Ultimately, in modernity we have lost confidence in atonement. We no longer believe it. And that change in belief is connected with our loss of hope, as much as it is with our liberation. Guilt is replaced by nihilism.

    Re: “We all need to have a conception of a good God that is worthy of our love and our trust and our worship.”

    This is what we don’t have. And, I don’t think we need it. I would chose atonement over this “conception.” I think most of us would. What we need is Purim. That is what our spiritual ancestors understood that we do not.

    February 27, 2010
    • J #

      Re: “And this is the problem: there is no evidence that this is occurring or ever will.”

      On what basis do you make that claim? I think it’s inaccurate. I think there is evidence that Christ reigns and reconciles.

      February 27, 2010
      • Ken #

        I am referring to the ongoing suffering and evil and death – the things Ryan considers excrement: “all of the sin and evil and waste and decay and violence and destruction that has ever been a part of the world we inhabit.” (And still is.)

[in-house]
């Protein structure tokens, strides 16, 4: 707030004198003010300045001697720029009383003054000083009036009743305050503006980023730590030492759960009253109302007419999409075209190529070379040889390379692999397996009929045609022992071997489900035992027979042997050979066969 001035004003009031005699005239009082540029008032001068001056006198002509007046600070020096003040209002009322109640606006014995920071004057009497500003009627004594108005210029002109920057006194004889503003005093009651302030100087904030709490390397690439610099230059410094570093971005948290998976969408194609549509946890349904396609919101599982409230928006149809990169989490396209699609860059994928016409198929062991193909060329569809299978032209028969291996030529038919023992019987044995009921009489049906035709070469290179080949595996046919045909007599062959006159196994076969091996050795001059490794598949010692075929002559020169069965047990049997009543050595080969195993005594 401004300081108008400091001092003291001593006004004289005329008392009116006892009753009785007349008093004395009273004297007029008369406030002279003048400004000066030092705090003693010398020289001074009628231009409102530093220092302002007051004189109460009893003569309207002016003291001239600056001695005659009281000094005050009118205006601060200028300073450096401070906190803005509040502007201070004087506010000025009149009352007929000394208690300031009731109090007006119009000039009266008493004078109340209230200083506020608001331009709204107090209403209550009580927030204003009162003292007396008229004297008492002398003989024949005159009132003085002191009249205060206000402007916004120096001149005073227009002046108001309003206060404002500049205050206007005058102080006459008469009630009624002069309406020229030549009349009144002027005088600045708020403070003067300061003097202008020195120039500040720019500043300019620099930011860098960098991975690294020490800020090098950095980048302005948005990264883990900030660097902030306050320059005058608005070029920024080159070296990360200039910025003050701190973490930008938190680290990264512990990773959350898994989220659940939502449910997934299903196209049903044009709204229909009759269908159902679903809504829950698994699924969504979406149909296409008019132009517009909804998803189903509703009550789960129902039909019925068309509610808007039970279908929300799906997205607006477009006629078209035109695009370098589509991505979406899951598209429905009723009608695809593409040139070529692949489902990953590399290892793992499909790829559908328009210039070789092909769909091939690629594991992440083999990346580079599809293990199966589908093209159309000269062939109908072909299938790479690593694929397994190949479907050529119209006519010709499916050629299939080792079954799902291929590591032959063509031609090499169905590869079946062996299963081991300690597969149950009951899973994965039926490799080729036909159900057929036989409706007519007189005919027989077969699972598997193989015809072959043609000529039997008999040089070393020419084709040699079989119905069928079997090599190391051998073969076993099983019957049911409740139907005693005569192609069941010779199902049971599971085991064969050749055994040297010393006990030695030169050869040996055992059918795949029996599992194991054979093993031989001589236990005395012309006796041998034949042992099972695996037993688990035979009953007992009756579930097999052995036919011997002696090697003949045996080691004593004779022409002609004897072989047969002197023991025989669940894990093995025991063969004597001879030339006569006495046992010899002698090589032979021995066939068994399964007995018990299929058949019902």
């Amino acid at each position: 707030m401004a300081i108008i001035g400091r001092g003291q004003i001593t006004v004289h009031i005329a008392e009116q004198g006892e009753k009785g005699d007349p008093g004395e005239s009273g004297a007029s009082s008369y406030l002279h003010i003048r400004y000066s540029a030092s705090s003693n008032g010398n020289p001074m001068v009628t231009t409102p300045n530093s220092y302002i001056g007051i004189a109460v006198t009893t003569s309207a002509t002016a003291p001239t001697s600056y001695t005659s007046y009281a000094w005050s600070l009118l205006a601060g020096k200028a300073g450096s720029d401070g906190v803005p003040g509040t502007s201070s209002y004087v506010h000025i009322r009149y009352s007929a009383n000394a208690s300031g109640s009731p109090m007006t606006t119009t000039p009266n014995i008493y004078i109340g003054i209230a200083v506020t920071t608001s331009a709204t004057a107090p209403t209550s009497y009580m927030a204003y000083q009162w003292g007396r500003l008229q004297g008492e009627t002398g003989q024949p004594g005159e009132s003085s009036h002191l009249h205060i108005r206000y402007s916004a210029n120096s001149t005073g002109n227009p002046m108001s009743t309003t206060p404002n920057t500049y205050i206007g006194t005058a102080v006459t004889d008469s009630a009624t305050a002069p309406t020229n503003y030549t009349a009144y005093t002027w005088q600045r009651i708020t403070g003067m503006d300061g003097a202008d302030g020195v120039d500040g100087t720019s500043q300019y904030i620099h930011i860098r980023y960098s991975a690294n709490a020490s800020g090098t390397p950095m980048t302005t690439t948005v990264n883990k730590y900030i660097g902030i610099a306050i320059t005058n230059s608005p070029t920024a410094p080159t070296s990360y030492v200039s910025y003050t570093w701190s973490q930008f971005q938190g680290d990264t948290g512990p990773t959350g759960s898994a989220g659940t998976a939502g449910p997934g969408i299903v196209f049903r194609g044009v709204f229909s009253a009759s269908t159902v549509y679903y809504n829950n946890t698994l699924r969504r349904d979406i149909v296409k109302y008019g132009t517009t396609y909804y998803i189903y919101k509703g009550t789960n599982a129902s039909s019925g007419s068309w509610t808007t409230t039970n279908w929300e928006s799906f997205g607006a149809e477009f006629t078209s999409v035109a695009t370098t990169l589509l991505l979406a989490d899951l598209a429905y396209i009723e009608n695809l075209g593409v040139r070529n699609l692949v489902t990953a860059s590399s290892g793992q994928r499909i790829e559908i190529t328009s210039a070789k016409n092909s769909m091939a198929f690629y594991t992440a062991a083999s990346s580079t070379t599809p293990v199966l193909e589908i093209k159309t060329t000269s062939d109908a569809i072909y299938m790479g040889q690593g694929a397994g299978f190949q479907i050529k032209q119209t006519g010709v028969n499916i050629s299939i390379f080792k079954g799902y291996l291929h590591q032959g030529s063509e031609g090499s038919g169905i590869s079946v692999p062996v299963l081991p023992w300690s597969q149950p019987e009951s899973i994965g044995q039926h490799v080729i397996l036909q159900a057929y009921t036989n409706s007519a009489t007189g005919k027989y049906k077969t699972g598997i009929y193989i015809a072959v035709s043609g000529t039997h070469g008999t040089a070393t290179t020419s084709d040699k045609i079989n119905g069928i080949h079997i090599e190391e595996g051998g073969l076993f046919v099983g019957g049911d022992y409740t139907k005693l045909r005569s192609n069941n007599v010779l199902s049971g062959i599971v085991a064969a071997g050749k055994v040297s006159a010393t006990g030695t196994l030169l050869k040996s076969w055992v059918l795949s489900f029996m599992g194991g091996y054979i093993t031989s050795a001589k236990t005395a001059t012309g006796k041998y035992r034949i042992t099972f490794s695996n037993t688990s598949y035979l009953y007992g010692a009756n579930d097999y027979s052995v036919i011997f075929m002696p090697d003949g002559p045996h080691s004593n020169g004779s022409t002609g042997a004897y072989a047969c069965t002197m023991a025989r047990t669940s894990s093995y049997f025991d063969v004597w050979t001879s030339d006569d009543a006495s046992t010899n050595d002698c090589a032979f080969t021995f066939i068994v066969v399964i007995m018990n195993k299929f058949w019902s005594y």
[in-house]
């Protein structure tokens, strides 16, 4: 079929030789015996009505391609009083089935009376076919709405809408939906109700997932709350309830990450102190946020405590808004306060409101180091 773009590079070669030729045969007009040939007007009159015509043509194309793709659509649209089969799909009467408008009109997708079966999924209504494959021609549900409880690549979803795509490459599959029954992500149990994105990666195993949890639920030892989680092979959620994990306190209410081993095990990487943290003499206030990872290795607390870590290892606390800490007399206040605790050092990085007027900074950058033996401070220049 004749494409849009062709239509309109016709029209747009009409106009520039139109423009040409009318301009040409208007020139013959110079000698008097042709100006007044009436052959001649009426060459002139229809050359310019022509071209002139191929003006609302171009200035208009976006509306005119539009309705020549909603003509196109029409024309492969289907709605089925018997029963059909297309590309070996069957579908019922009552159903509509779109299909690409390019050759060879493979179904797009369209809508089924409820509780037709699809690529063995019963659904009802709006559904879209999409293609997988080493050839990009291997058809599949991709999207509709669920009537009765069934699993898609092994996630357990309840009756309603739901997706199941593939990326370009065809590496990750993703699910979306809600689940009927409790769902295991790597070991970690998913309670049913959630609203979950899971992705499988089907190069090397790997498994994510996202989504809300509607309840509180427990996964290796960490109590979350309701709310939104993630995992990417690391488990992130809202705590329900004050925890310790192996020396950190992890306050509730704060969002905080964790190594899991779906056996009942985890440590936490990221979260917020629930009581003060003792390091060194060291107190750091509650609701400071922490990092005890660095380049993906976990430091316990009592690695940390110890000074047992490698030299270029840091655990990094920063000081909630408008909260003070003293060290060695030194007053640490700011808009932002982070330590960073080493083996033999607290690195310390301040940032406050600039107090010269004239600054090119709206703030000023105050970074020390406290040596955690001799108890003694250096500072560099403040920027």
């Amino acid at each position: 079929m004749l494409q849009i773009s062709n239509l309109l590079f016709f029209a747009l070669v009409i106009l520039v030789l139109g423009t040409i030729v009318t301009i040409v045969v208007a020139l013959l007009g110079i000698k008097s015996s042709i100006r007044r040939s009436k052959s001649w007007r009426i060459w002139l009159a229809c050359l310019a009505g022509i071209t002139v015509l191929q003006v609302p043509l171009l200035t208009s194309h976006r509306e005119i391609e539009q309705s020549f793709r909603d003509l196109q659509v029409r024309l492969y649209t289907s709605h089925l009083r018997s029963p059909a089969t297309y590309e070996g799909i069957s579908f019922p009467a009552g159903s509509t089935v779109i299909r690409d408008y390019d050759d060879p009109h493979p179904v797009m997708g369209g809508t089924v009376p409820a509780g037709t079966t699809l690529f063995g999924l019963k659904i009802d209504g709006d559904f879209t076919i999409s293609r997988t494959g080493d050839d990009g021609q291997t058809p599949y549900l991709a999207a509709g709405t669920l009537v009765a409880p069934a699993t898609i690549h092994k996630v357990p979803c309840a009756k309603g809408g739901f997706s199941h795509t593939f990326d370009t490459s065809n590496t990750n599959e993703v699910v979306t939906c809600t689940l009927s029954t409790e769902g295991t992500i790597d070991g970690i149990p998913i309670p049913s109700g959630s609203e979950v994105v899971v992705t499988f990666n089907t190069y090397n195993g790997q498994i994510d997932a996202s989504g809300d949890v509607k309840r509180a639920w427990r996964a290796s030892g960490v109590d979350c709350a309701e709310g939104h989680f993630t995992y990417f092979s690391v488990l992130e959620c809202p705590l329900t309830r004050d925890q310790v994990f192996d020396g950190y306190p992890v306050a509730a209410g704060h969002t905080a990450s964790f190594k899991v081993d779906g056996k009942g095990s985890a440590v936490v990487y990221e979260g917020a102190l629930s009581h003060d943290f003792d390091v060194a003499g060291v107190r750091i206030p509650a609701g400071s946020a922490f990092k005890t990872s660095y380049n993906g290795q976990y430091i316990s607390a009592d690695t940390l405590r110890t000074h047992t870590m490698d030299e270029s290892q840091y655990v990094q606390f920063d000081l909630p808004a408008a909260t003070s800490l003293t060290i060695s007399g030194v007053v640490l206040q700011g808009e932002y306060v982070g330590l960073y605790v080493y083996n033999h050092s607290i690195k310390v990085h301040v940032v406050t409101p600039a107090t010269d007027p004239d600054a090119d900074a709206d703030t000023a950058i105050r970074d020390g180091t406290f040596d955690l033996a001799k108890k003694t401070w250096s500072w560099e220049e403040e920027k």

February 27, 2010
      • J #

        Ken:

        I’m still not sure what the basis is of your earlier claim that there “is no evidence that this [God reconciling all things] is occurring.” In my view, the fact that suffering and evil and death remain does n0t necessarily mean that there is “no evidence” of God’s reconciling work. I think there is evidence.

        Please clarify…

        February 27, 2010
      • Ken #